The Best Worst Guitar

Epiphone 435i – a 1980s superstrat. HSS, with locking trem. I didn’t know anything about guitars. But I decided I wanted to play electric guitar. Mainly to fit in with some new friends at sixth form. But unlike any other hobby I picked up in my youth – this was one I stuck with.

I didn’t know what kind of guitar to buy. I just ordered one out of a neighbour’s Littlewoods catalogue. They sent the wrong one – a bass. Then sent the right one. But it was wrong too. Instead of the even cheaper guitar in the catalogue I received the Epiphone 435i that wasn’t even listed. I had no idea what a locking trem was. Managed to break a few strings trying to tune with the locking nuts tightened. But this cheap HSS guitar with its skinny neck was the only electric guitar I had for nearly 20 years. Learned my first notes on it. Played it a lot live at university. In my late teens and early twenties I must have played for hours every day. I was never any good, but that didn’t matter. I loved that guitar. (more…)

How I Didn’t Learn to Play Guitar

In 1989 I got a book that was just strumming easy chords to famous songs. It was frustrating because they weren’t necessarily in the right key and so I couldn’t play along with the records. But I persevered. Went don’t a few dead ends – such as spending months fingering the open E chord the wrong way. I had an Epiphone superstrat. But no amp for the first couple of years. I plugged the guitar into my boombox and if I wanted distortion just turned it up. I knew nothing and that probably slowed down my learning.

But things got better when I bought a Led Zeppelin tab book. It was mostly inaccurate, but it got me started on lead and riffs. But the big change was when I realised that I could play the notes from Black Dog in any order I wanted and they worked over the same notes. I’d discovered the pentatonic scale. So improv began. (more…)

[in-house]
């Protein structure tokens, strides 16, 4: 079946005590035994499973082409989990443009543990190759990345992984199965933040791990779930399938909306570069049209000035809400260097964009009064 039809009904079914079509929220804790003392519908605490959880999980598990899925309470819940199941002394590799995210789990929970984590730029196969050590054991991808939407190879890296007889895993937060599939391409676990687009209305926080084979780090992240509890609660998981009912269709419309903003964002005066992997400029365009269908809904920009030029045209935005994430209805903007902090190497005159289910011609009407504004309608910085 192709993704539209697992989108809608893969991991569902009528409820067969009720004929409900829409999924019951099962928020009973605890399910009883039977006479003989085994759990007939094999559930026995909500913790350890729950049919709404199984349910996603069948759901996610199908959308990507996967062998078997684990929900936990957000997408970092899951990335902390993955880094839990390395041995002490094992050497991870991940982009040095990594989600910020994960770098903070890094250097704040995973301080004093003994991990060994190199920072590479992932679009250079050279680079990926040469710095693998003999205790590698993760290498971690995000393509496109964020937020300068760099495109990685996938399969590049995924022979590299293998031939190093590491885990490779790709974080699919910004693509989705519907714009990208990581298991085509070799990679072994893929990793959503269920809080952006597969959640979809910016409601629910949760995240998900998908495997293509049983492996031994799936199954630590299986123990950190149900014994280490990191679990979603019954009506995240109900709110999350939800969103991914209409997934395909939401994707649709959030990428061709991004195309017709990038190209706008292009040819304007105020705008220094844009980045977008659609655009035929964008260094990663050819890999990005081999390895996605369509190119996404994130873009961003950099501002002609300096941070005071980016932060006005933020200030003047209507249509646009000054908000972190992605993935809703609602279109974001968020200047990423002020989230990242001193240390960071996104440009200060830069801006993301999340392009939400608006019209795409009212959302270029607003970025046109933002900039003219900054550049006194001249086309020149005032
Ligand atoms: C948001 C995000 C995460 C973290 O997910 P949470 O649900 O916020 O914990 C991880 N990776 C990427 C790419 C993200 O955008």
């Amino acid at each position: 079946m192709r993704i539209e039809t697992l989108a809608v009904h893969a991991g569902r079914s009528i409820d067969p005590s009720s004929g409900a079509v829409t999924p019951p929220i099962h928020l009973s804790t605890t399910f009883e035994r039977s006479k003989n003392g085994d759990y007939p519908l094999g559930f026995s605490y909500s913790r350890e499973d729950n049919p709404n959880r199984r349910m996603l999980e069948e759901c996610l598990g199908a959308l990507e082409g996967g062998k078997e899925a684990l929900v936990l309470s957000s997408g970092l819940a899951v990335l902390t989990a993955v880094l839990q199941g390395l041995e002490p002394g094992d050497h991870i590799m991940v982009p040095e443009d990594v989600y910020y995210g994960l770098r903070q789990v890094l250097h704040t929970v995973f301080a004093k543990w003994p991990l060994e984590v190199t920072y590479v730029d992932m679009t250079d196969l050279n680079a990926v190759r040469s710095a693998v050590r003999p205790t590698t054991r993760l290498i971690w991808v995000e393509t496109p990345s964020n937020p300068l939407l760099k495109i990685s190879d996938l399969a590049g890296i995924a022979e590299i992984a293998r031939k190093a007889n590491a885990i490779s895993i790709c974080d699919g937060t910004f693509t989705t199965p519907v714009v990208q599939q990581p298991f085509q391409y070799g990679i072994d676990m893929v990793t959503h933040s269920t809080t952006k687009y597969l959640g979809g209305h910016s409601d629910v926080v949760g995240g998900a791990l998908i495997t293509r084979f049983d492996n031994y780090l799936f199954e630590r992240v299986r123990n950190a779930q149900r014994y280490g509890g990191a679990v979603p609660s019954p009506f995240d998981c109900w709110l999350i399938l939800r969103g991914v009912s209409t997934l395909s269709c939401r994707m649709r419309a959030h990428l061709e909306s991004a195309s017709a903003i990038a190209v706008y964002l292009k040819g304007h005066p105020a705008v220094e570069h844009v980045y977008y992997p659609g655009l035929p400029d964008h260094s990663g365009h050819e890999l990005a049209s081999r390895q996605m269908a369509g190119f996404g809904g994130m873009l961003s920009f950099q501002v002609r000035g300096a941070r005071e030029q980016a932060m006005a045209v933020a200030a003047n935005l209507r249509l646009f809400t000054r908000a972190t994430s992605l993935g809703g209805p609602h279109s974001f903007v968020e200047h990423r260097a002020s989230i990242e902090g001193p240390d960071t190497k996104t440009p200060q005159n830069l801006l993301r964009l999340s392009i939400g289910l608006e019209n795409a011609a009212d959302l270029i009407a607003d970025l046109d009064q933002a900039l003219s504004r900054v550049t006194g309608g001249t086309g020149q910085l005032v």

Ending the Guitar Tone Obsession

Do we guitarists obsess too much about tone? I’ve realised I certainly do. If I look back to the first 15 or so years of playing the instrument tone was the last thing I thought about. The gear I had was just what I can afford and I did the best I could with it. But thanks to the internet we can now all learn about the gear we don’t have, and how the gear we do have isn’t any good, despite it being perfectly fine beforehand.

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Blackstar Unveils Revolutionary Marketing BS

British advertising bullshitter and sometime amplification manufacturer Blackstar has unveiled its latest state of the art marketing nonsense. The company describes its latest verbal slight of hand and customer misdirection as revolutionary.

“We were a technological innovator with our introduction of the phrase ‘Pure Valve’ in our mostly transistor-based technology in recent years,” said Blackstar CEO Bob Scraggs. “However our world class engineers have been hard at work delivering more powerful state of the art bullshit that’s sure to be a big hit with clueless customers and puny editorial lapdogs such as Guitarist Magazine.”

“Today Blackstar is proud to unveil our latest product phrase ‘True Valve Power’ which we will believe will fool even more customers than ever before. With ‘True Valve Power’ we’re extending our previous abilities of not having many valves in our valve products to now having no valves in them instead. Raising our ‘no actual valves’ to ‘valve based marketing bullshit’ ratio to 100 percent. I believe Blackstar is the first amplifier manufacturer to completely remove valves from over-hyped valve related products. This will enable us to continue to charge British-built prices for a range of Korean-made tat.”